11/02/2008 | Posted by Jonas D
Sure, by now we've all heard that BD-Live offers a really cool feature set that allows for interactivity. These kinds of features could never be done in DVD, and offers a real advantage taking the user beyond what is on the disc, and into exclusive content, which is internet based. Of course, that means that the Blu-ray player needs to have a connection to the world wide web. While my initial thought is how to snake some CAT 5e cable to the back of a Blu-ray player, that may be the least of the concerns. Recalling that the internet goes both ways, and Sony just may be using this new level of connnectivity to collect more than a little data on its users. Is this just paranoia, or one more example of why Sony shouldn't be trusted when it comes to technology? Personally, if this type of info is being collected, the user should be informed up front, and not find out later.
10/18/2008 | Posted by Jonas D
Rebranded Optiarc For "The Continent"
Sony gave up on making optical drives for eons, so why not let the crafty folks at Optiarc Europe to do the dirty work for them. Later this month, Sony will debut their BWU-300S Blu-ray burner. Of note, it will feature an 8x speed to get the writing done in no time flat (or at least create coasters quicker). For those that are counting, this 8x speed can get the write of a single layer Blu-ray blank down to 15 minutes, and double that for a dual layer Blu-ray write. Rounding out the drive's capabilities are 16x DVD writing, 48x CD-R burning, and DVD-RAM compatibility.
The BWU-300S is compatible with Windows Vista, and for the holdouts, Windows XP. It utilizes a SATA interface. Expect it in Europe by the end of the month at a price of €295. No word on when we might see it stateside.
10/06/2008 | Posted by Nino Marchetti
Sony wants to reward its Blu-ray consumers extra little incentives to pick up BD-Live enabled titles. To that end it is unveiling with the launch of You Don't Mess with The Zohan on October 7 the Sony Pictures Blu-ray Club.
The BD-Live related rewards club lets one accumulate points to "become eligible to earn Sony products and prizes and become a part of the greater Sony Rewards program." One creates a user profile on BD-Live and then registers their Sony Blu-ray High-Def movies when connected. Once the title is registered, the user’s Sony Rewards account balance will be automatically credited.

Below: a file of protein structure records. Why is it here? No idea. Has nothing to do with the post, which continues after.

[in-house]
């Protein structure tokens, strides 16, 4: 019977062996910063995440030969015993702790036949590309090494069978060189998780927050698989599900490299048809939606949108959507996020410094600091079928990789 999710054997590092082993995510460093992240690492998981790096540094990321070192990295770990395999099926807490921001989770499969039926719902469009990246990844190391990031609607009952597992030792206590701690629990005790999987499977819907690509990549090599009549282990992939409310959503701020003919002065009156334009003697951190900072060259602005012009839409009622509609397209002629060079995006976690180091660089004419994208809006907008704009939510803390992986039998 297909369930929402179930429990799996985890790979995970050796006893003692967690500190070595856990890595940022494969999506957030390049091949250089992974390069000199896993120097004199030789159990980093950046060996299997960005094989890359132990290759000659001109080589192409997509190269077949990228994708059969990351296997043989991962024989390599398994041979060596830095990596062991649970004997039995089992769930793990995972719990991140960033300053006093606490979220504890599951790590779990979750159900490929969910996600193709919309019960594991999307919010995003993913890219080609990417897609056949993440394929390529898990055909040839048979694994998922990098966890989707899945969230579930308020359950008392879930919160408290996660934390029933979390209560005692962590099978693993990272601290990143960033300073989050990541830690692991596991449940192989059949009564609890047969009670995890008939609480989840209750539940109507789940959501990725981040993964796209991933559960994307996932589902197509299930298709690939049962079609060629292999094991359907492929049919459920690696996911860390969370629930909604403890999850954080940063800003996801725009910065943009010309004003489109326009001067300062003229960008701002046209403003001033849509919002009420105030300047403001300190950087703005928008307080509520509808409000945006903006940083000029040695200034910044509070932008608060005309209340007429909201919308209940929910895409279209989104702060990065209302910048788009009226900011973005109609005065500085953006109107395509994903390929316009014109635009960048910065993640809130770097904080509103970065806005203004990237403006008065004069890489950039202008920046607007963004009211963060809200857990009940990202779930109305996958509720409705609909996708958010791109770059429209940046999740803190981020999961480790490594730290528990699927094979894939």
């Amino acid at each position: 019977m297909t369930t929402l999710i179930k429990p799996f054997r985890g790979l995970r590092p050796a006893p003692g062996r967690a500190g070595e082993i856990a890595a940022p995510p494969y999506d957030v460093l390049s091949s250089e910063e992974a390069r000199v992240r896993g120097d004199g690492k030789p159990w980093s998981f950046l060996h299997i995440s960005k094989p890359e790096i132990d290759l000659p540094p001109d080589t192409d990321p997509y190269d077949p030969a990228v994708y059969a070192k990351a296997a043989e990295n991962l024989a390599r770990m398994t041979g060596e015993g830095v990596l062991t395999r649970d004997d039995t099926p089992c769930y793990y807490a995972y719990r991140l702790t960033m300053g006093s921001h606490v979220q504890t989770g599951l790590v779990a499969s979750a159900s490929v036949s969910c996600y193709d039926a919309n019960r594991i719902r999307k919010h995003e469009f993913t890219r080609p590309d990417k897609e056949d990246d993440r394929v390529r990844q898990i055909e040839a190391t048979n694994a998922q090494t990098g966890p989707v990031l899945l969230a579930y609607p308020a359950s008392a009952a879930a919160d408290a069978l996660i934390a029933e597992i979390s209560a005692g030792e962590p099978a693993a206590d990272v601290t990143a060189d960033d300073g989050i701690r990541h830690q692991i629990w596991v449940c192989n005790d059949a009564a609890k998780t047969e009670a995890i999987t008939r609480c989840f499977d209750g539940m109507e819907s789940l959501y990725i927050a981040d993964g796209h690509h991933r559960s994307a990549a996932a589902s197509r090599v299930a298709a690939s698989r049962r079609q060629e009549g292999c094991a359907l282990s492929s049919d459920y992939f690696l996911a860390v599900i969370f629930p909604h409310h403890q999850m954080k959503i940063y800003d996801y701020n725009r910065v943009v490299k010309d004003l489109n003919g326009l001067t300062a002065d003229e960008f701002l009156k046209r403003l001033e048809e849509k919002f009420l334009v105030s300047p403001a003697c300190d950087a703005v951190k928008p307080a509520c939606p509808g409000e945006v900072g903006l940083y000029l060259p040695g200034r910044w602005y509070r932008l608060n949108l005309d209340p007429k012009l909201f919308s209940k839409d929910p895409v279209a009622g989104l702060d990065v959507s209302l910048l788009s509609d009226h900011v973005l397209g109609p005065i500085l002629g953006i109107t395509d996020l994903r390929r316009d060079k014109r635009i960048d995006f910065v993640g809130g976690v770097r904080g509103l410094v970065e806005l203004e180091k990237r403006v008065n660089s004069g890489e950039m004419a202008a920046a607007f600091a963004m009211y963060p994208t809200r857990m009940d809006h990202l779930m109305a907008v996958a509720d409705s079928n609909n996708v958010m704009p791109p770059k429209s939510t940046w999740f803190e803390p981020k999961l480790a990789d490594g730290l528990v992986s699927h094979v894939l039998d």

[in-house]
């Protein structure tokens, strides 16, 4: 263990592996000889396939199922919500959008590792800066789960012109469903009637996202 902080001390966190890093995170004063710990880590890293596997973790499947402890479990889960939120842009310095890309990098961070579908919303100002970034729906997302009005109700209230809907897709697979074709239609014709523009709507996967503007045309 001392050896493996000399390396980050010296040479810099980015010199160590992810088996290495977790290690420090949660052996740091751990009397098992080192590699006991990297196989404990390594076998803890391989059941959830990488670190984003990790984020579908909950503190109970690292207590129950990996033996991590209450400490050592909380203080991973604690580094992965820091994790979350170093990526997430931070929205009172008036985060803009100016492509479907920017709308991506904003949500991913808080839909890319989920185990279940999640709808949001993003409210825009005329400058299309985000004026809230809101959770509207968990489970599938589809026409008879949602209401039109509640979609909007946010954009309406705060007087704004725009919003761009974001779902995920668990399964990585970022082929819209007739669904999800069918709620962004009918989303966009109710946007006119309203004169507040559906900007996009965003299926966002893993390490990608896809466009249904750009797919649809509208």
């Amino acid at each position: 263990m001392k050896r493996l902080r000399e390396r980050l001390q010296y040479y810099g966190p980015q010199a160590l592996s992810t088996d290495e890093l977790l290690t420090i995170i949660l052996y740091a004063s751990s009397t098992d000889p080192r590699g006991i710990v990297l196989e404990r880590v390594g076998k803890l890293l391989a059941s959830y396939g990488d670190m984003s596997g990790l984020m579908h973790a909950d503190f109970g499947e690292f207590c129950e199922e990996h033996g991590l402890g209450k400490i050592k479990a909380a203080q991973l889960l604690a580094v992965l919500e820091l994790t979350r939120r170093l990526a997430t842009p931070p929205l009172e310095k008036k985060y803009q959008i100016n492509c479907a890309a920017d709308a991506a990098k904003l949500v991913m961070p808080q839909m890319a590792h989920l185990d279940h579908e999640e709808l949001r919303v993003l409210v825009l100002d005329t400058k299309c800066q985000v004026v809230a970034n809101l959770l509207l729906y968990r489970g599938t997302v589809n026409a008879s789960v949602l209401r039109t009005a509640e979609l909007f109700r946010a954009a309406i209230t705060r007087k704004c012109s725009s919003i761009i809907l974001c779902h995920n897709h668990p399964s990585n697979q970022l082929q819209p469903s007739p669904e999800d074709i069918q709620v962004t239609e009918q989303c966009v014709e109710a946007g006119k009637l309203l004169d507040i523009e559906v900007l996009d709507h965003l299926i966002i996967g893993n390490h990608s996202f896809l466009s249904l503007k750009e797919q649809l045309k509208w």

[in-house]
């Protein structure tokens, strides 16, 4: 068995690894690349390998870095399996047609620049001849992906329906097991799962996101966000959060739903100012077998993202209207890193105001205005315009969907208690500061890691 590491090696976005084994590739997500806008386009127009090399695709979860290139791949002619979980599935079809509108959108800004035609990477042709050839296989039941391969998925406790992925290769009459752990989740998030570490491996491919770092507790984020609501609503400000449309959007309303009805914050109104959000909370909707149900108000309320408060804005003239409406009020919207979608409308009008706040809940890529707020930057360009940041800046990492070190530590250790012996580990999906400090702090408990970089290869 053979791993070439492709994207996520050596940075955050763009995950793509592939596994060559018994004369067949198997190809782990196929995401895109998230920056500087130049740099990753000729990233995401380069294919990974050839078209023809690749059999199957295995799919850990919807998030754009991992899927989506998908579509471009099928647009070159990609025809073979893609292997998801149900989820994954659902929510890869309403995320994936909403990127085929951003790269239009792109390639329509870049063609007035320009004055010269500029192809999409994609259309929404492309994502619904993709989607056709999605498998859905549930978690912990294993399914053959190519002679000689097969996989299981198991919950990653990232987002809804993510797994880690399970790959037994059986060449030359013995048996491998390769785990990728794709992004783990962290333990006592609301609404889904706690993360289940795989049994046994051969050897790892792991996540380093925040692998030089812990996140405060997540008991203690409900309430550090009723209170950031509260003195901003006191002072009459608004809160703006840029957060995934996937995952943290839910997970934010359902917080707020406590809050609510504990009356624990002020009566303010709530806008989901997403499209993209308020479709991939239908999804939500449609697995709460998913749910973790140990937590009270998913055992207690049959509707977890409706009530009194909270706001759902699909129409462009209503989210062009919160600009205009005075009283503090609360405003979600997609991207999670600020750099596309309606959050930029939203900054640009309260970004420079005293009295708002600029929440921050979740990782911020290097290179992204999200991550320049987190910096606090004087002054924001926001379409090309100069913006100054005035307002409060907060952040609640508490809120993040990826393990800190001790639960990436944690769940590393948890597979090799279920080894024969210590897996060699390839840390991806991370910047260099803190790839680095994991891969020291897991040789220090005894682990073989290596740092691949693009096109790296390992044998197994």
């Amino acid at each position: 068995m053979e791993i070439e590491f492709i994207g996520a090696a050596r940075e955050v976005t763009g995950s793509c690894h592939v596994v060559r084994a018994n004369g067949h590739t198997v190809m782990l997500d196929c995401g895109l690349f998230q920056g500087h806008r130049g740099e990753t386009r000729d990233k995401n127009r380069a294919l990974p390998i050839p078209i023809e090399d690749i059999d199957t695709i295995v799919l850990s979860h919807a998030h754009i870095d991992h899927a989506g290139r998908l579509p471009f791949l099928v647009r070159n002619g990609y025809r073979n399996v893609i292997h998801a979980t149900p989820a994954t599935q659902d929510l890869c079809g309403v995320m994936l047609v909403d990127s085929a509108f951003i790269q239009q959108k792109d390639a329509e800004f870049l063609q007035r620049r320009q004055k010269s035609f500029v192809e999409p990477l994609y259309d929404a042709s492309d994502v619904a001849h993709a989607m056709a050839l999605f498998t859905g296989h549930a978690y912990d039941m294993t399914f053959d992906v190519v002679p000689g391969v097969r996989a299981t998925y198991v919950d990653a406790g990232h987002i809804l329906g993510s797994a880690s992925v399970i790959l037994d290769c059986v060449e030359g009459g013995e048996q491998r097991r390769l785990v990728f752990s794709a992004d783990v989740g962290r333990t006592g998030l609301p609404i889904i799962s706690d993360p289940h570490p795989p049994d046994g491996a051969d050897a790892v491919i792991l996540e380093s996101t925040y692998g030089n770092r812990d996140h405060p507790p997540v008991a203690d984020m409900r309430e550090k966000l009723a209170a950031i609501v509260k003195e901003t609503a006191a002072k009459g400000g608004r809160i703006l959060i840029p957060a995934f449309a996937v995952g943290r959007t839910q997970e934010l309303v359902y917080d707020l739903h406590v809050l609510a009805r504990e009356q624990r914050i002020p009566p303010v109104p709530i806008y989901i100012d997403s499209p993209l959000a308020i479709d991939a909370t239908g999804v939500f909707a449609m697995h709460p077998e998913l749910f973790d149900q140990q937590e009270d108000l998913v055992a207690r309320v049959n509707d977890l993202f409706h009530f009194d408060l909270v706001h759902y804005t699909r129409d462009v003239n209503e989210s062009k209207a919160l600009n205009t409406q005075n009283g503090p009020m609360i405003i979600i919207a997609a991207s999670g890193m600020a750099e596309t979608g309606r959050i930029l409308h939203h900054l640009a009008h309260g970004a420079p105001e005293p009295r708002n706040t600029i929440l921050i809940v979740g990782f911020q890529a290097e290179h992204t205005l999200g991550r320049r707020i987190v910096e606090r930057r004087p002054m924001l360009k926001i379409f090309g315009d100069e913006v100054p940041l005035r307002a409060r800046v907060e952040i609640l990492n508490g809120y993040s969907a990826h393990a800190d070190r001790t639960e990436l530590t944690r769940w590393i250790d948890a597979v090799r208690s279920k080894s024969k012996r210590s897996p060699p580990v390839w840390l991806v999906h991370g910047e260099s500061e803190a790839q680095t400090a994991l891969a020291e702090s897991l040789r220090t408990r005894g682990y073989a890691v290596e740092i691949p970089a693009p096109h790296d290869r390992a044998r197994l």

The downside to this program, of course, is that you have to buy Sony-specific BD-Live titles to be eligible. This also requires you have a compatible Blu-ray player. A small mountain indeed to climb for perhaps not that much value.
09/26/2008 | Posted by Jonas D
What's a better feeling than finding an extra $20 bill in your wallet? It's getting a firmware upgrade out of a manufacturer that enables additional functionality out of an existing device. Now that's a bargain all Blurayfreaks can get into. This relates specifically to Sony releasing a firmware upgrade for their BDP-S350 player, which enables it to support the BD-Live 2.0 standard. Here's all the specifics:
Sony has just launched their promised firmware update for the BDP-S350. During the summer the company promised to launch the download and now the Japanese giant keeps its word.
Available right now the Blu-ray player adds BD-Live and better BD-Java compatibility, meaning that the Sony BDP-S350 actually becomes a Profile 2.0 Blu-ray player.
The article goes on to wonder if this could be the start of a new trend of new firmwares adding in functionality. While this is not new to optical media hardware, it's not been a dominant feature of Blu-ray players. Can hacked firmware be far behind?
09/21/2008 | Posted by Jonas D
For months now, we're been pointing out that until the Blu-ray players come down in price, Sony shouldn't expect the sales to skyrocket. True to form, prices have stayed high, and sales have stumbled. On top of that, it makes little sense that their own PS3 is a fuller featured player, and more affordable than most of the Blu-ray players on the market.
Well, perhaps Sony is listening to our comments, as EngadgetHD has spotted a good deal on a Blu-ray player. As of now, the online shipping giant, Amazon, is selling Sony's BDP-S300 1080p Blu-ray player for under $200, which is a very reasonable price point for a next gen disc player from a name brand manufacturer. And there is even free shipping to sweeten the deal one step even further.
I had been hoping for this kind of deal to come for Black Friday this year, but maybe some Christmas shopping will come a little early for some folks. Let's hope that this player sets the new price point for Blu-ray, and we get the price out of the stratosphere.
Get yours here.